It wasn't a matter of you snooze, you lose. So many of us were too busy working in the hot shoe factories (sweat shops) for so many hours. many of us would have loved to own our own businesses, but in that time, it would have been too large of a risk to take. We would have had to go into hock up to our ears to even get a loan, but, the Somali community didn't have to worry about those things, because they got offered this easy as you please loan, and they had no worries. In the mean time they got welfare and food stamps. That was even the 2 parent households. Our 2 parent households couldn't get that kind of help if we needed it.

Dave Bussey's picture

Somalians

The lack of appreciation for subtlety demonstrated in the anti-Somalian, anti Sun-Journal posts here is: (a) astonishing or (b) not astonishing at all. You choose. Any of you ever seen pictures of the "no Irish need apply" signs on hiring halls in the 1920's-1930's?
Please, stop thinking it's all so simple and easy to understand. Try walking in the moccasins of a refugee for a while, you who have had the great great luck to be born in the USA in the twentieth century.

RONALD RIML's picture

Paris Adult Book Store has had a pretty long run.....

And who said Lewiston couldn't support a book store......

RONALD RIML's picture

Obviously reading comprehension is not your forté....

Have you ever though of studying English as a first language, Bob??

Perhaps you can find a Somalian to give you a hand with that.

RONALD RIML's picture

There were jobs then.

And the French were brought in to be exploited.

Both by the Mill-Owners and by the Church

DANNY FITZSIMMONS's picture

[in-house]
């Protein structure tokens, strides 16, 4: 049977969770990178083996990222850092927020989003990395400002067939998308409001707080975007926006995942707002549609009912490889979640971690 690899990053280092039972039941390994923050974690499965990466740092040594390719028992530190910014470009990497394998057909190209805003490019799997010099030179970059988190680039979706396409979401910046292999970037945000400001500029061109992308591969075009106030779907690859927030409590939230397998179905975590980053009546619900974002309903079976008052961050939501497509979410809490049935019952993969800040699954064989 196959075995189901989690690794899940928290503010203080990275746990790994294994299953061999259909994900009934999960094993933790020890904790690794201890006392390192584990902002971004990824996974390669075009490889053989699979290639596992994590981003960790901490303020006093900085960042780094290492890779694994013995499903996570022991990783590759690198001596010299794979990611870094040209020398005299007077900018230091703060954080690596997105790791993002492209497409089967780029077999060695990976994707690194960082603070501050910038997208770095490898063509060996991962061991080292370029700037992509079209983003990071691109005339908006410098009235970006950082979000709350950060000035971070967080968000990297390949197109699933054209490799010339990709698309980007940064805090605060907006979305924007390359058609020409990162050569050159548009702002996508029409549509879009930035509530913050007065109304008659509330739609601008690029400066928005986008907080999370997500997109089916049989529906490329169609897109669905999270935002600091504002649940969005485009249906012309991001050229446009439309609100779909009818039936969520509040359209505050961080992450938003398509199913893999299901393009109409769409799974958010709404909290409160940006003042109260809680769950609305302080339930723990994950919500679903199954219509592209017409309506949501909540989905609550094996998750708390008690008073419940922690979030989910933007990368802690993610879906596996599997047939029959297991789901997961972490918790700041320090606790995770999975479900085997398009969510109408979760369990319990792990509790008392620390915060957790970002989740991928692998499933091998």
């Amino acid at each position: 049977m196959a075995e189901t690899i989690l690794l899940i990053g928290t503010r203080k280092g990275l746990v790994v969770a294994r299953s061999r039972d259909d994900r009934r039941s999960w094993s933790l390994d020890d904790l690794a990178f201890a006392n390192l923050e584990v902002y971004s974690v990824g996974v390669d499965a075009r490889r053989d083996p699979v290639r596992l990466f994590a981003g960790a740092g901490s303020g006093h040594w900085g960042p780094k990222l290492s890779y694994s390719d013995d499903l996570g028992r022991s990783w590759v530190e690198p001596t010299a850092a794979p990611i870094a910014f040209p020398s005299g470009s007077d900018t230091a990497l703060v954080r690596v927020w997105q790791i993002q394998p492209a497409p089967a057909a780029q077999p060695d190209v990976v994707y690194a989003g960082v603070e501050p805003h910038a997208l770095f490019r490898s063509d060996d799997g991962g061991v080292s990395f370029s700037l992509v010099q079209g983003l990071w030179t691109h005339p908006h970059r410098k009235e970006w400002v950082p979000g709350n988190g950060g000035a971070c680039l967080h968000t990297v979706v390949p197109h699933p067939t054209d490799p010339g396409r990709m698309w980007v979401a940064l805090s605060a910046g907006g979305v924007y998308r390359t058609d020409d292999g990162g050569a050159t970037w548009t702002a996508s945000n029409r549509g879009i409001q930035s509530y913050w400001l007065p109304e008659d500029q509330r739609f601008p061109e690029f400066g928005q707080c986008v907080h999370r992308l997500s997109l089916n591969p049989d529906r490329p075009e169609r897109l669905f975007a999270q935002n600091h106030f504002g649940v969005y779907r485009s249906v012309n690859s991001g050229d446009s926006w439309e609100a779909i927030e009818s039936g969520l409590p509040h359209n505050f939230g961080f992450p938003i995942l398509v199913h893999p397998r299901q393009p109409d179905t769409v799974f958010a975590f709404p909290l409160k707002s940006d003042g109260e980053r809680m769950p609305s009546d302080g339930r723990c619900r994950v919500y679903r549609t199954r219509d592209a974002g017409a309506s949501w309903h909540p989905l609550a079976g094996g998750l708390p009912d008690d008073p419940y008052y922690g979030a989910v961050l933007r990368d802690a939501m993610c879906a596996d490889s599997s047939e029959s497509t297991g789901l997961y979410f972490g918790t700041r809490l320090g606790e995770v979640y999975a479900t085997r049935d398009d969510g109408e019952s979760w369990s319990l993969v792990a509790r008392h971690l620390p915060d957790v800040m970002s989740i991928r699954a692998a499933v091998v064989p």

Yeah the last time I knew

Yeah the last time I knew that term was worse for a colored person than the N word. It is like the men and woman of the french who played footsie with the germans during ww2. That term is a degrading term meaning the person would sell his soul for a buck, maybe it is possible he does not even know what these people are actulay calling him and he thinks it a honor while the others laugh and talk about him after he leaves the area.

DANNY FITZSIMMONS's picture

when the grant money runs out

when the grant money runs out the store closes to bad they failed to tell the whole story but hey what do you expect its is after all the Lewiston Sun Journal.

 's picture

This WHOLE section

I Can't believe the Sun URINAL would print this RUBBISH !!! This is NO LONGER Lisbon Street Lewiston Maine... it's Lisbon Street Mogadishu Somalia.... This paper has NO BACKBONE but to give in to these people.

RONALD RIML's picture

And you didn't have the chance to move your own business in??

“Go back a few years before they came. It was a desolate downtown,” Poliquin said. “There were a lot of empty storefronts.

So you snoozed while you had the chance.... And now you're a sore loser. Go cry on someone else's shoulder.